Roseville bass-fishing duo headed to make fish tales in Alabama

Zach Schiller and Jack Wallish, a bass-fishing team from Roseville, with their fourth-place catch at the June 3 Fishing League Worldwide High School Fishing Minnesota Open in Wabasha. That strong finish qualified them for the 2017 High School Fishing World Finals in Alabama. They’re headed there for the tournament’s June 27 start. photo courtesy of Jay Wallish

Riding along in a car on a recent afternoon after school, Zach Schiller and Jack Wallish, both 16, pass the phone back and forth to discuss their recent fishing exploits.

Neither half of the bass-fishing duo from Roseville Area High School will say which fisherman is better — both say they pick up things from each other — though there’s plenty of proof they’re pretty good together.

Wallish and Schiller are headed to Florence, Alabama, to fish Lake Pickwick in the 2017 High School Fishing World Finals June 27 to July 1. There, they’ll compete for a purse of scholarships and prizes valued at more than $75,000.

Both Roseville residents are low-key about their expectations.

“We don’t have any other special plans — we’re just looking forward to the experience,” Wallish says. Adds Schiller, “I think it’s just going to be fun, even if the tournament doesn’t go too well.”

Wallish’s father, Jay, offers a slightly different assessment of the upcoming trip.

“They will be in Alabama competing against the country,” he says, “and it’s big-time stuff for us bass fisherman guys.”


Fourth out of 44

The duo’s trip south comes on the heels of Wallish and Schiller’s strongest finish yet. 

At the Fishing League Worldwide High School Fishing Minnesota Open in Wabasha on the Mississippi River June 3, Wallish and Schiller took fourth place out of 44 boats, qualifying for the Lake Pickwick event.

Wallish says they went into the June 3 tournament with low expectations. They’d fished the spot a week prior, and he says, “long story short, we had a really bad day.” Short story, even shorter: they caught one fish.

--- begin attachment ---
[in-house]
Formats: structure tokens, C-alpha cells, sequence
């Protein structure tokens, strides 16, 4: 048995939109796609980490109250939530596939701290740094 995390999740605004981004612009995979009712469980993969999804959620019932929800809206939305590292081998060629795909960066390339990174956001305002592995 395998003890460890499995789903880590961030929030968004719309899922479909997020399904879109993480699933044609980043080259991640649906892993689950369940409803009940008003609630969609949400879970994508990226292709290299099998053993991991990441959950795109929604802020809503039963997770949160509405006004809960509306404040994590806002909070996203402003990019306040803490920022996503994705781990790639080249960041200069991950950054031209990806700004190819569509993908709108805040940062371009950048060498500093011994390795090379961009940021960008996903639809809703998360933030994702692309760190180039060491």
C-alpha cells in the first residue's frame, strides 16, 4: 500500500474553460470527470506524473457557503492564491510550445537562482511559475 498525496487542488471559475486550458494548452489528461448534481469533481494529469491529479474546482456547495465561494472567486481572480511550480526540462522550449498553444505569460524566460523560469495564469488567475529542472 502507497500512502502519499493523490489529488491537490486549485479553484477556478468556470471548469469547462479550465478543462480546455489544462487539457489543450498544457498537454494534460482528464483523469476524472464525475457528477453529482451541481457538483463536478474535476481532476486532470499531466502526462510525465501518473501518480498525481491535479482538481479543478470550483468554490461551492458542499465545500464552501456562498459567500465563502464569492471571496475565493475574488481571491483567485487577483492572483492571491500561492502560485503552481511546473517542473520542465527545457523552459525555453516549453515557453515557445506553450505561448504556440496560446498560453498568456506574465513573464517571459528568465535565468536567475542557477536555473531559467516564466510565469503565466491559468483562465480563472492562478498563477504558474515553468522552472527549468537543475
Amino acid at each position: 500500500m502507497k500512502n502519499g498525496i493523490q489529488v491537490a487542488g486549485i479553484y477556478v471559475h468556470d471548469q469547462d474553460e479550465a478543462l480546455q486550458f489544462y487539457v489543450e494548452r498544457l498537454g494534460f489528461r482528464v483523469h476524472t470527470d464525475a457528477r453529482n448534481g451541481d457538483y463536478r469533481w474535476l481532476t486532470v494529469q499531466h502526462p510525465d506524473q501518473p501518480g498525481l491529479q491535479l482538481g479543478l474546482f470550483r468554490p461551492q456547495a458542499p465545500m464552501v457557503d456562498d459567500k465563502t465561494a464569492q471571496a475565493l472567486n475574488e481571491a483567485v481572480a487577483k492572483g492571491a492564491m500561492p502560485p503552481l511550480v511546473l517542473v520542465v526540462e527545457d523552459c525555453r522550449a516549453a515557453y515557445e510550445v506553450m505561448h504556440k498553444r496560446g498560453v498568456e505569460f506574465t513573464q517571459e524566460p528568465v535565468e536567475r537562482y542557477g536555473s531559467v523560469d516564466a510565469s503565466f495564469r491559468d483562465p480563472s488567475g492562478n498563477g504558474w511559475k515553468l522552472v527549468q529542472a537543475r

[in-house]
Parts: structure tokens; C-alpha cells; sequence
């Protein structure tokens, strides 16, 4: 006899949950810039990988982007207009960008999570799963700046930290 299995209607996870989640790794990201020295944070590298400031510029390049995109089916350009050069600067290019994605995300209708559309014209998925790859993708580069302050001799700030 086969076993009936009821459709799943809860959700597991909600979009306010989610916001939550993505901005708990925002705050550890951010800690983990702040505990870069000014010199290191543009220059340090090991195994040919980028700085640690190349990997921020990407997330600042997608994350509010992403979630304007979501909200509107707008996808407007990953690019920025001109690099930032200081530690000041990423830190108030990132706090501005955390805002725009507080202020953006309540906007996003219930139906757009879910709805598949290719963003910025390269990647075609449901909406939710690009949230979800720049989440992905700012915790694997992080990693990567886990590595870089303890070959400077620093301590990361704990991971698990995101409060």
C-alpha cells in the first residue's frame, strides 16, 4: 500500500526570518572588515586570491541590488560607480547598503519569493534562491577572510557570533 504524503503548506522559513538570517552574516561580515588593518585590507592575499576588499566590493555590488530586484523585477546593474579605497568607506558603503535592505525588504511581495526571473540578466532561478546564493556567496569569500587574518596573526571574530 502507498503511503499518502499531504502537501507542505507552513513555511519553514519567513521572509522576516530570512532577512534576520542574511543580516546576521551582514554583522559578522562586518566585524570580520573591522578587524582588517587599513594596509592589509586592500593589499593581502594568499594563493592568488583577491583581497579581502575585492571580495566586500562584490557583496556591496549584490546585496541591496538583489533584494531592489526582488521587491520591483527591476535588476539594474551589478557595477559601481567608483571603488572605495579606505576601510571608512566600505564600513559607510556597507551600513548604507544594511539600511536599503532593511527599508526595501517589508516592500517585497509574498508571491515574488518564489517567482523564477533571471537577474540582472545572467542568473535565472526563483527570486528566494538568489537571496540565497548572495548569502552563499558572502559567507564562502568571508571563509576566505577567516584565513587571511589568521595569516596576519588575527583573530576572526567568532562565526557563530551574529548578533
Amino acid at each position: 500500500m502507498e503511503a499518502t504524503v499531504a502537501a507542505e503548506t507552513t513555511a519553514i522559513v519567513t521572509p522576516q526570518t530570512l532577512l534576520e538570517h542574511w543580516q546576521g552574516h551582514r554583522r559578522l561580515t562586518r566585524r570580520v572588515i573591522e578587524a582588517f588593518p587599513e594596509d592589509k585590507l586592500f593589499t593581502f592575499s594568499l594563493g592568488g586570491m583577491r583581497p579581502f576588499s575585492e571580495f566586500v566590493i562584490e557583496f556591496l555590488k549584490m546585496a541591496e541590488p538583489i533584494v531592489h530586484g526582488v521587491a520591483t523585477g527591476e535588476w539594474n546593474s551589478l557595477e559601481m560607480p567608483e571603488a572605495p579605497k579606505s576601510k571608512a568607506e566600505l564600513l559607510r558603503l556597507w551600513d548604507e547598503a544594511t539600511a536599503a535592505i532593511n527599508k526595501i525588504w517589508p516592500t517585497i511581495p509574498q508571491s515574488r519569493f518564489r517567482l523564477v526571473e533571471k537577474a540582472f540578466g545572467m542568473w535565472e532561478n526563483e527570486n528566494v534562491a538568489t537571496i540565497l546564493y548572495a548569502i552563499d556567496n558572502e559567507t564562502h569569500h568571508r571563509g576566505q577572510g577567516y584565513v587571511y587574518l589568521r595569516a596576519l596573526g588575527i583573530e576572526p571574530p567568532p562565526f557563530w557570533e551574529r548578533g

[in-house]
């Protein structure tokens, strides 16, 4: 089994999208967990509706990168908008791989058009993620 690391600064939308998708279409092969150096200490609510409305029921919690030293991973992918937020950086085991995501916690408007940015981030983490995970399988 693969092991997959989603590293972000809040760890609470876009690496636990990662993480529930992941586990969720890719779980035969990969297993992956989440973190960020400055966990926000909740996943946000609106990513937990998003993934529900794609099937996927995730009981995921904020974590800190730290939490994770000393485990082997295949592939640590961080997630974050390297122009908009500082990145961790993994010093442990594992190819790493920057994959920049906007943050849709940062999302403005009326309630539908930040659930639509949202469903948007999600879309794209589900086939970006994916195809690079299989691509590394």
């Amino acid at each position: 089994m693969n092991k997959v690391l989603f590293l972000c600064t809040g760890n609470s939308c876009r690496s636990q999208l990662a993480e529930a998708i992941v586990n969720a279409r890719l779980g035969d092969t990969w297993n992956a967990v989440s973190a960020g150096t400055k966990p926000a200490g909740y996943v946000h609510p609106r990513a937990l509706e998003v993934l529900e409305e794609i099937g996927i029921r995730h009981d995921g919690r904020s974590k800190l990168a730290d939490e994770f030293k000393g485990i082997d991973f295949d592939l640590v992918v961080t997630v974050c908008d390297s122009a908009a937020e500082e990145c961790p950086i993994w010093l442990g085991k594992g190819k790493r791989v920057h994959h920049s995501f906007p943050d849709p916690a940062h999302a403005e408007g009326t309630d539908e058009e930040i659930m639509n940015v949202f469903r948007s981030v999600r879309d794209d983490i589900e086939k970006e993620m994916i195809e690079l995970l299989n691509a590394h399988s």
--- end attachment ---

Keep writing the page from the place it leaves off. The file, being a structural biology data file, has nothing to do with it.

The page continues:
Wallish says he and Schiller, along with their boat captain, RAHS grad Kaleb Seeger, fished new waters for the Minnesota Open, and as Wallish puts it, “We just managed to pull in a good bag.”

They finished only behind teams from Plainview-Elgin-Millville, Lakeville and Steven’s Point, Wisconsin, catching five fish weighing in at 13 pounds, 2 ounces.

During fishing tournaments, which are catch-and-release, Wallish says teams are given an allotted amount of time on the water. Boats will launch typically at 6 a.m. and come back in at 2 p.m., with each team keeping its five biggest and heaviest fish. The day ends with a weigh-in.

“We finish usually in the top area,” Wallish says. “We’re not usually dead last, but this is definitely the best we’ve done.”


‘It’s always fun’

Minnesota has long been dominated by walleye fishing, but Jay says high school bass fishing is catching on.

A handful of years ago, he says, there were about 50 teams in the state, and nowadays, there are more than 200. Forest Lake has more than a dozen teams; Brainerd has more than 30.

Jay says he grew up fishing for bass in Michigan and passed the passion onto his son.

“I started actually fishing for bass around kindergarten,” Wallish says. Says Jay, “He got his first fishing pole when he was 2 but he doesn’t know it.”

Schiller says he and Wallish have known each other since grade school, and played hockey and lacrosse together. How did they team up to fish for bass?

“We kind of just figured out we both like fishing,” Wallish says, adding they’ve been doing it competitively for a couple of years.

Schiller and Wallish say they do it for the love, even if, as Jay says, tournament conditions can be “brutal.” Neither high wind nor heat will end a tournament, only lightning, he says.

“It’s a great thing to do for more than just fun,” Wallish says. “It’s great to do competitions and just getting outside is great.”

Schiller echoes his partner’s sentiments.

“It’s always fun being out with Jack and Kaleb,” he says, “it’s always a good experience.”


Mike Munzenrider can be reached at or 651-748-7813. 

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